Friday, 2 January 2015

Peter Thiel | coordination costs and red flags

This was a lecture given by Peter Thiel at Stanford. (Disclosure: I am a huge fan.)

Cant agree more. I have experienced the internal coordination diseconomies first hand at two businesses I have worked in.

"Companies exist because they optimally address internal and external coordination costs [Ed: economies of scale]. In general, as an entity grows, so do its internal coordination costs. But its external coordination costs fall…

Size and internal vs. external coordination costs matter a lot. North of 100 people in a company, employees don’t all know each other. Politics become important. Incentives change. Signaling that work is being done may become more important than actually doing work [Ed: even having to update multiple stakeholders often is inertia. Then add the politics and it's a receipe for decline].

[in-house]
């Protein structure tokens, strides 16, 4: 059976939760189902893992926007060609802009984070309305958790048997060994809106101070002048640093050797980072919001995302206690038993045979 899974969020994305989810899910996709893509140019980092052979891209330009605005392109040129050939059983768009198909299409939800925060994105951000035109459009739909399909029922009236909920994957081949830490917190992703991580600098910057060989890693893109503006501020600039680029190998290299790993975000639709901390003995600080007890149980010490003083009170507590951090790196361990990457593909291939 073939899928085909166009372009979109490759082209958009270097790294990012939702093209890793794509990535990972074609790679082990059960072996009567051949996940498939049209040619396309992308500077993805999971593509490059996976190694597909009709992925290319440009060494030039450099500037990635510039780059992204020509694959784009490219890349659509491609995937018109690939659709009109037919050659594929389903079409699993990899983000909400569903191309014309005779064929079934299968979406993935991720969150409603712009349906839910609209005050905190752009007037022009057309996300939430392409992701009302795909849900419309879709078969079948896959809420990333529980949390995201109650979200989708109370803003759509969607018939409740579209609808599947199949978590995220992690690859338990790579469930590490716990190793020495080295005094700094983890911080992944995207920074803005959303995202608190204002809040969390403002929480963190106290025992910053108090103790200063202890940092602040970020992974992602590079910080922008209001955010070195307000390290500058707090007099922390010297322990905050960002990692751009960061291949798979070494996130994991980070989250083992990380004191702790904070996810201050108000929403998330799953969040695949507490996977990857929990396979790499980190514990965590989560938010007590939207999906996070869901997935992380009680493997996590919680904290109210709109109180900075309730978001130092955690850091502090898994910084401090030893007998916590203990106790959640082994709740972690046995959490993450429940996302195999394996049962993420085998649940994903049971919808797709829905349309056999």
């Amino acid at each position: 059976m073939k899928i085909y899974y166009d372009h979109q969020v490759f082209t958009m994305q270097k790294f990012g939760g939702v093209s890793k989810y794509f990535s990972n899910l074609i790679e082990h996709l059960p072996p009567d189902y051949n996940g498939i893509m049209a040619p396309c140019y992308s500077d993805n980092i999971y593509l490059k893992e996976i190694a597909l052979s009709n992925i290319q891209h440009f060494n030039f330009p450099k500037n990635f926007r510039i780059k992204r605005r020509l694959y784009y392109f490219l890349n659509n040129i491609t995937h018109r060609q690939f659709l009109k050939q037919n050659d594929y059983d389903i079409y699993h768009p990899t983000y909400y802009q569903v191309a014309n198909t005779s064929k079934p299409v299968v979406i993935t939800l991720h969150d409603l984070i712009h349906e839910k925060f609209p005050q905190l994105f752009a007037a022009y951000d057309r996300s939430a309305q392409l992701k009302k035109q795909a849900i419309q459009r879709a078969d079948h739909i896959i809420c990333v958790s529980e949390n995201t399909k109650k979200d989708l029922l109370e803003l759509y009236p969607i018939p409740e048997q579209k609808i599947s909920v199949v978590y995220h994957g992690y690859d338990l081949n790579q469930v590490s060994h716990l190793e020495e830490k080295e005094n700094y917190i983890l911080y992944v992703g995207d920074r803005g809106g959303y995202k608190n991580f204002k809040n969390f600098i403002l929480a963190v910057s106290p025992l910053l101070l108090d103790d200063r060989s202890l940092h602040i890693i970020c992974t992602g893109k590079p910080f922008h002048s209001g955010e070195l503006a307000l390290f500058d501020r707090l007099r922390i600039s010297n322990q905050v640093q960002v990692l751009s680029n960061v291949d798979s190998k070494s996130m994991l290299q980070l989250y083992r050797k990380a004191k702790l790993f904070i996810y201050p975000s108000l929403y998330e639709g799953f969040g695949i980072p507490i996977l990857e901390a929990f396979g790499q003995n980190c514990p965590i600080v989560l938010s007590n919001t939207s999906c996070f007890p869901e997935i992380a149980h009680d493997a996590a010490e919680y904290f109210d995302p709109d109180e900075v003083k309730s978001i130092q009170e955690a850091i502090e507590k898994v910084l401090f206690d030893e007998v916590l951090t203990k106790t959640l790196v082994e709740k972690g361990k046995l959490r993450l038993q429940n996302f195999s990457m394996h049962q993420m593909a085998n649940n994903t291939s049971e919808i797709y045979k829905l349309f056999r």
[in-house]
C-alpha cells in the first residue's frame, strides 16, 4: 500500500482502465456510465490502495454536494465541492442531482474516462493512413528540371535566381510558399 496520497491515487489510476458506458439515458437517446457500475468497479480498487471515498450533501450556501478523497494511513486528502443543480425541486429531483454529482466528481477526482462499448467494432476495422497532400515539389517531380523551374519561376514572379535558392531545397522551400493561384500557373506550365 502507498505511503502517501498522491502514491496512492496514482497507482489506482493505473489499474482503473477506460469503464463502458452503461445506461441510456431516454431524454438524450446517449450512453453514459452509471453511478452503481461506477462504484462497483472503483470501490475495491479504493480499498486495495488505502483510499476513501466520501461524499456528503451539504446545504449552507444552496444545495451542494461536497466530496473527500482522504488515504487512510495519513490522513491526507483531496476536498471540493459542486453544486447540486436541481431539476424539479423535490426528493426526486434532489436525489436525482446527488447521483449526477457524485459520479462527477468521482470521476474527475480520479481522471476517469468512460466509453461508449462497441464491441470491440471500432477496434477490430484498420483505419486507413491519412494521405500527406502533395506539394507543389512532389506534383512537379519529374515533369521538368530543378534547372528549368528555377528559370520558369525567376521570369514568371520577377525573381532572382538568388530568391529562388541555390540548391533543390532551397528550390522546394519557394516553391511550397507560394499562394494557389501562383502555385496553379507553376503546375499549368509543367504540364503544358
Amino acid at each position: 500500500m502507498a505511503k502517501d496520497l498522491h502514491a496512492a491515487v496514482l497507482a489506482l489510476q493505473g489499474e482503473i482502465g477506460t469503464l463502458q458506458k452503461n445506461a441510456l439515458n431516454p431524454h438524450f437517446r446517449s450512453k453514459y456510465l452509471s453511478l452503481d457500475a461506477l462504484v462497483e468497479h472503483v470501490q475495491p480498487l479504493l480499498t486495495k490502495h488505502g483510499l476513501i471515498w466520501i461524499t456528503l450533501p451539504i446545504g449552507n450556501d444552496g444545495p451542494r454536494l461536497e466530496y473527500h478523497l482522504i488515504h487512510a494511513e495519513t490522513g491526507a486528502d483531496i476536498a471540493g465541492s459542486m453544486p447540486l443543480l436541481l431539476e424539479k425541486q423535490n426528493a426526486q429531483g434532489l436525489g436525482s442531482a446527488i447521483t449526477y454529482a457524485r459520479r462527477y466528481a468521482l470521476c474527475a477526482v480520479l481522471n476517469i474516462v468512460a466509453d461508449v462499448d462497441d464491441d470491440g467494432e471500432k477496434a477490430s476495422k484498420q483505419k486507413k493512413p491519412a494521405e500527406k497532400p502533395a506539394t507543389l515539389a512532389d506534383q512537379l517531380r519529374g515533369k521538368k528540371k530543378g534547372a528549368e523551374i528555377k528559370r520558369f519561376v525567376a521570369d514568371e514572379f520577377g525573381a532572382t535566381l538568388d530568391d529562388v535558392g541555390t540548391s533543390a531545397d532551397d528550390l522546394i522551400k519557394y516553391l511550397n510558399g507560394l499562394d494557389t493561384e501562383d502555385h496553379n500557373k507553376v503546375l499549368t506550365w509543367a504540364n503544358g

These costs are almost always underestimated. Yet they are so prevalent that professional investors should and do seriously reconsider before investing in companies that have more than one office.

Severe coordination problems may stem from something as seemingly trivial or innocuous as a company having a multi-floor office. Hiring consultants and trying to outsource key development projects are, for similar reasons, serious red flags [Ed: This is a sure sign that the company is racing to the bottom. Get out]."

These lectures lead to Thiel's book, "Zero to One" which I recommend.

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